(Photo by Roberto Torres)
Technical.ly’s Editorial Calendar explores a different topic each month. The August 2018 topic is Technologists of Color. These stories highlight the contributions of technologists and entrepreneurs of color across Technical.ly’s five markets.
Before a problem can be fixed, it must first be diagnosed.
When it comes to grappling with racial and gender diversity in the tech industry, the roadmap to getting Philadelphia’s startups looking more like the city they’re in starts by knowing where the community stands. Without an abundance of precise stats to measure how big the gap is, no solution can be truly effective.
In a bid to help orient diversity, equity and inclusion discussions in the city, and stemming from a frustration-driven discussion at last year’s Diversity Dinner and the events leading up to it, a coalition of stakeholders just launched a Diversity, Equity and Inclusion Benchmark Survey, which seeks to gather data and help inform the path to bridging inequities in Philly’s expanding tech economy.
The collective behind the five-minute survey is led by diversity-focused nonprofit Open Access Philly, with participation from Philly Startup Leaders, tech startup Guru, Mogulette and Media Bureau, Inc.
Stimulus founder Tiffanie Stanard, who is also co-organizer and head of marketing at Open Access Philly, said the group gathered input from thought leaders while putting together the survey, which gathers anonymous information on tech companies’ diversity and inclusion initiatives, board composition and other inclusion-geared data points.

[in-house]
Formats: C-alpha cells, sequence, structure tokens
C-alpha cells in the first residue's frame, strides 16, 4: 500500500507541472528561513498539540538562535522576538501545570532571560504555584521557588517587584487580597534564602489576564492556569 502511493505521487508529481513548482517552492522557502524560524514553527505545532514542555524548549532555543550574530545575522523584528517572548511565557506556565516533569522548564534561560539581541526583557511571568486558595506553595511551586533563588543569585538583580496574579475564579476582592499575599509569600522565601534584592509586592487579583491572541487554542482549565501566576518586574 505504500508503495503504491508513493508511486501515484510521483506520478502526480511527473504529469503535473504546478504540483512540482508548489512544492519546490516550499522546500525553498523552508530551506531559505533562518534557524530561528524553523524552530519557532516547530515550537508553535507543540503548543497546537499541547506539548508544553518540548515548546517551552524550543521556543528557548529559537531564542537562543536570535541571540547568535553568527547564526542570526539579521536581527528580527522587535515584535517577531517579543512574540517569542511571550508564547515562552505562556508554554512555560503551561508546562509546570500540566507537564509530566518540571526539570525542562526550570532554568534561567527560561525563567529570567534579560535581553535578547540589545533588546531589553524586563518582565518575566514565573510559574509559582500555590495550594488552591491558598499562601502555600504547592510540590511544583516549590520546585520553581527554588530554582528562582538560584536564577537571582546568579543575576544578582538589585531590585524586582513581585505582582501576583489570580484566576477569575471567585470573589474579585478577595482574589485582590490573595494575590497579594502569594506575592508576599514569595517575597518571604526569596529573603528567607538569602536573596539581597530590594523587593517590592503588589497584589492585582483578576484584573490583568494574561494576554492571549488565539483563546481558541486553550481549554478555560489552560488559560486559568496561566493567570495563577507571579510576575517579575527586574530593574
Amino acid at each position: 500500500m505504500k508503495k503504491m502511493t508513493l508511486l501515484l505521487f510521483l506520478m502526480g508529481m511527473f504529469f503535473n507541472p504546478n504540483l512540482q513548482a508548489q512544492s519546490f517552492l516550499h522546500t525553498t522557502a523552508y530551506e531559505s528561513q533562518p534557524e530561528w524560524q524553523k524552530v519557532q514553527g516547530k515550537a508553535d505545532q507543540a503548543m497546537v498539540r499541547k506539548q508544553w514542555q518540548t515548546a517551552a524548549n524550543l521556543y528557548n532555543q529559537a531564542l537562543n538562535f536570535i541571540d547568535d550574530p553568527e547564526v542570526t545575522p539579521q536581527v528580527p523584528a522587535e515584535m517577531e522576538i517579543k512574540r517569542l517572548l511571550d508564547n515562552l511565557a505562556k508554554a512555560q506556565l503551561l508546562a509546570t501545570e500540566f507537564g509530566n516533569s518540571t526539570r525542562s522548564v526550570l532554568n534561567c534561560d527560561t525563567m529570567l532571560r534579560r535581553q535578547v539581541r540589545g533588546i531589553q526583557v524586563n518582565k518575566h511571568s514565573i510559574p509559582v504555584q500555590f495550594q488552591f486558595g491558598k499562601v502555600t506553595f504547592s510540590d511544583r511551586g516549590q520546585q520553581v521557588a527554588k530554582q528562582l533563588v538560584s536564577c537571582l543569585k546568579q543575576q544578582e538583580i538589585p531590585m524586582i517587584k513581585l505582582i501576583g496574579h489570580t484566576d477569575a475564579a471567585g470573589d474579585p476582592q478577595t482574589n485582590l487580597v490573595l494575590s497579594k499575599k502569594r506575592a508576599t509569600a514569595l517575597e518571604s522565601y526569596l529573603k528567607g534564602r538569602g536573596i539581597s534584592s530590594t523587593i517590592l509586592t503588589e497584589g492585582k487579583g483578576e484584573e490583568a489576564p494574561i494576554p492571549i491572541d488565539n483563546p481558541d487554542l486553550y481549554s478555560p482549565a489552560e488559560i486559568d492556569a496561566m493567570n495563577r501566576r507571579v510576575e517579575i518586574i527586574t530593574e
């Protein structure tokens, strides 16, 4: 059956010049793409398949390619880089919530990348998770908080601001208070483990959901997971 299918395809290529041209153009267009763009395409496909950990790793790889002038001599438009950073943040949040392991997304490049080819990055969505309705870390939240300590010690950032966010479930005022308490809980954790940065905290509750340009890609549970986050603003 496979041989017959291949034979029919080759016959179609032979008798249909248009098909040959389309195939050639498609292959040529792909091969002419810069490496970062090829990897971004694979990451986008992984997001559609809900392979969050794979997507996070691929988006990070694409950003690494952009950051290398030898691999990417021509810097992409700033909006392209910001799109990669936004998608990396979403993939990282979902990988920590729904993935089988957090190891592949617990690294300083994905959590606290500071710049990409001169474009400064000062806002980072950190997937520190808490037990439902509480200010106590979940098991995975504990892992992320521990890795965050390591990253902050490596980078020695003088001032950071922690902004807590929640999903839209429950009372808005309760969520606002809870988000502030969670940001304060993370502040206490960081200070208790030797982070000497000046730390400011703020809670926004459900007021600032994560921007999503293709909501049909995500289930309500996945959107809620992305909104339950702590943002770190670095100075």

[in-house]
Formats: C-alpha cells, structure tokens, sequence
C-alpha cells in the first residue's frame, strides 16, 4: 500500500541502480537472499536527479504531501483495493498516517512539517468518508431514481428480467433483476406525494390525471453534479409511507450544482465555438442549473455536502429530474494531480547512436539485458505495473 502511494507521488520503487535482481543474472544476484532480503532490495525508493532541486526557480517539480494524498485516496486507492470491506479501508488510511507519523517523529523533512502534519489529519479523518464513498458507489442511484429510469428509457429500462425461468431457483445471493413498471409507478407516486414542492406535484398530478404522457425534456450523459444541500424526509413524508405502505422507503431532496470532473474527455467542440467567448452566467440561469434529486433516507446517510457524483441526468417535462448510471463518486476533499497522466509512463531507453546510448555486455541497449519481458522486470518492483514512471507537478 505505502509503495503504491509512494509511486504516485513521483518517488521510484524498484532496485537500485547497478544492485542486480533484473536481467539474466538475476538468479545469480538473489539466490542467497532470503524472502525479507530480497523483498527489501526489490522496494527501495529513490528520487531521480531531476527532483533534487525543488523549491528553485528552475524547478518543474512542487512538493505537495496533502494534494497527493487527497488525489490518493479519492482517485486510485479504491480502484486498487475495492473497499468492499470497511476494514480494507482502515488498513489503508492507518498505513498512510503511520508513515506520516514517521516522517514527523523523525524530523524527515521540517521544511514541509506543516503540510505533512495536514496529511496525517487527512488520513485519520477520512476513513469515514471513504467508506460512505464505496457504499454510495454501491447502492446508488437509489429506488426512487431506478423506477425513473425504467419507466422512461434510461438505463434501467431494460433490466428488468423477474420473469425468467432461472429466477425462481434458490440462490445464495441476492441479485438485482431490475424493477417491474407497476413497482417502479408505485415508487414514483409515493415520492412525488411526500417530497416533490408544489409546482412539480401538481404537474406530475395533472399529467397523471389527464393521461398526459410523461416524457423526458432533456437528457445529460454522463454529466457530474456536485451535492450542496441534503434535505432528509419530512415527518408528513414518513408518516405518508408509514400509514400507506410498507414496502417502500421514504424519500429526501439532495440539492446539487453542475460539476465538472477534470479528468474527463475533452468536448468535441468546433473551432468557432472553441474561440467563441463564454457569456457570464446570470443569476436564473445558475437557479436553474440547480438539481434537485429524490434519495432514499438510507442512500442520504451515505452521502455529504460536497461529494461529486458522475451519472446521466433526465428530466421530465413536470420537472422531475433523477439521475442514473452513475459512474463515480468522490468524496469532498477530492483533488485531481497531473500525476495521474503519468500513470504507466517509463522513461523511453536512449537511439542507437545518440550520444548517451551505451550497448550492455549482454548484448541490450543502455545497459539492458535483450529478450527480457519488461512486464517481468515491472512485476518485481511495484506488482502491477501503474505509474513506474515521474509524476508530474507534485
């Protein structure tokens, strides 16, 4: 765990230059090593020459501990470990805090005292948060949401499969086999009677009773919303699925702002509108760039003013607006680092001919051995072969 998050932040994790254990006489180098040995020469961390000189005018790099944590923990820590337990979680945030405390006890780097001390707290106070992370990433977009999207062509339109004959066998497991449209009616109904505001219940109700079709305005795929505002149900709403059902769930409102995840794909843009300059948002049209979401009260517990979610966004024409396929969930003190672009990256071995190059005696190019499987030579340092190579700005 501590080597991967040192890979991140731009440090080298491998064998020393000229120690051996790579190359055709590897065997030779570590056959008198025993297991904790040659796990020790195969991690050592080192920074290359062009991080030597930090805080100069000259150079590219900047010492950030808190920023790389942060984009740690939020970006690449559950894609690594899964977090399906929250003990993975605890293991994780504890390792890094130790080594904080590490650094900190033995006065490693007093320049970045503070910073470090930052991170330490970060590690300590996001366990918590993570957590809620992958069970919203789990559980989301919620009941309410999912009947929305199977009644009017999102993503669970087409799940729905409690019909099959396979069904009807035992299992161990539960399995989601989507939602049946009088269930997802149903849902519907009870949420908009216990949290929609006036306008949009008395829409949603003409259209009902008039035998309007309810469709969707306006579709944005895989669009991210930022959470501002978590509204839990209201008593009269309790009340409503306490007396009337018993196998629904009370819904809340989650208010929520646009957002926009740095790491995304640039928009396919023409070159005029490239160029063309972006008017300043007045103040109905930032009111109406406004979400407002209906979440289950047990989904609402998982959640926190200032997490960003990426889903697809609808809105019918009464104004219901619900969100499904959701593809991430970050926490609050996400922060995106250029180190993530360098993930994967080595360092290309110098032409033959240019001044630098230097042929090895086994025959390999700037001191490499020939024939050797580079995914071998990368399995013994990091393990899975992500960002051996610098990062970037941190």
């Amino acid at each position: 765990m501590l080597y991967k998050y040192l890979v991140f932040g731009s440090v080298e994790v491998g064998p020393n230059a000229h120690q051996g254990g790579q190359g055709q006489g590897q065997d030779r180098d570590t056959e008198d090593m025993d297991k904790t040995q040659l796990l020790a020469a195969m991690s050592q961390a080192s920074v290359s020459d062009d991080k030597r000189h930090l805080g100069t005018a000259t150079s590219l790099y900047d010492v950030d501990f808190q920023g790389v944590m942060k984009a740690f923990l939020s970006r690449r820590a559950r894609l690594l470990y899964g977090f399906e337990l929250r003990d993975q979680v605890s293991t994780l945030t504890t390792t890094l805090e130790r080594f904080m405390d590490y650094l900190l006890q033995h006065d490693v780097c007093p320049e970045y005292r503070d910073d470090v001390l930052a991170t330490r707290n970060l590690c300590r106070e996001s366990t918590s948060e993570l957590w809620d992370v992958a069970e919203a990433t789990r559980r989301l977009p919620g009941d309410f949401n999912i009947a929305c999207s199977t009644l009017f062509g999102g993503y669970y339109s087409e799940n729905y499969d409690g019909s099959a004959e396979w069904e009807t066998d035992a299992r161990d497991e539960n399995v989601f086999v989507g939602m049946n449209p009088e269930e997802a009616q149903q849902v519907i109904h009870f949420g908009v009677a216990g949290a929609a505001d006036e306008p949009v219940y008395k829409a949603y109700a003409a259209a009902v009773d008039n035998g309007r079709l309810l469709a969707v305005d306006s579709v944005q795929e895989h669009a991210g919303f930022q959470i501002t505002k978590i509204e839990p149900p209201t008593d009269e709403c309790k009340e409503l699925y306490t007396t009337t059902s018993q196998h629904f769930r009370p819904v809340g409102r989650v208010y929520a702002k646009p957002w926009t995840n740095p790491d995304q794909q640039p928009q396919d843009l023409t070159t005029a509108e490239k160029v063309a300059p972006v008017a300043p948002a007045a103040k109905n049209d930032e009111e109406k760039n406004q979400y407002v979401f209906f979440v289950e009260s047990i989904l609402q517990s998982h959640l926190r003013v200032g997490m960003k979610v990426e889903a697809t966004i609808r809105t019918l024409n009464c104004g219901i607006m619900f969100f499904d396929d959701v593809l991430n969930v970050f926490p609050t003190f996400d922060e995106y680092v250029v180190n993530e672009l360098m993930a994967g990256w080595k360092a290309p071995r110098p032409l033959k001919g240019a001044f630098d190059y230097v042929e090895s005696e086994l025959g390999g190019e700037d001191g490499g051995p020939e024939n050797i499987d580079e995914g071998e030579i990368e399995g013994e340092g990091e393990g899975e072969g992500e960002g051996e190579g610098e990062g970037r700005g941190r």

“This will help us understand where we are,” Stanard said. “Our hope is that this will let the Philly startup community take action on diversity and inclusion.”
In an age where data is currency, Stanard said there are no plans to sell the data gathered. Companies with 60 percent or higher participation rate will get access to detailed data and comparisons.
Representatives from organizations that fill out the survey will have the option to participate in diversity workshops to address specific areas for improvement.
The survey is open to all tech industry employees, founders, investors and executives. Stanard said they expect to receive around 1,000 responses.
But if the local data community has taught us anything, it’s that data is meaningless without proper analysis and framing. Thus, the true impact of the survey will not be measured on how many data points it gathers about Philly tech companies but the action it inspires. We’ll be watching.-30-
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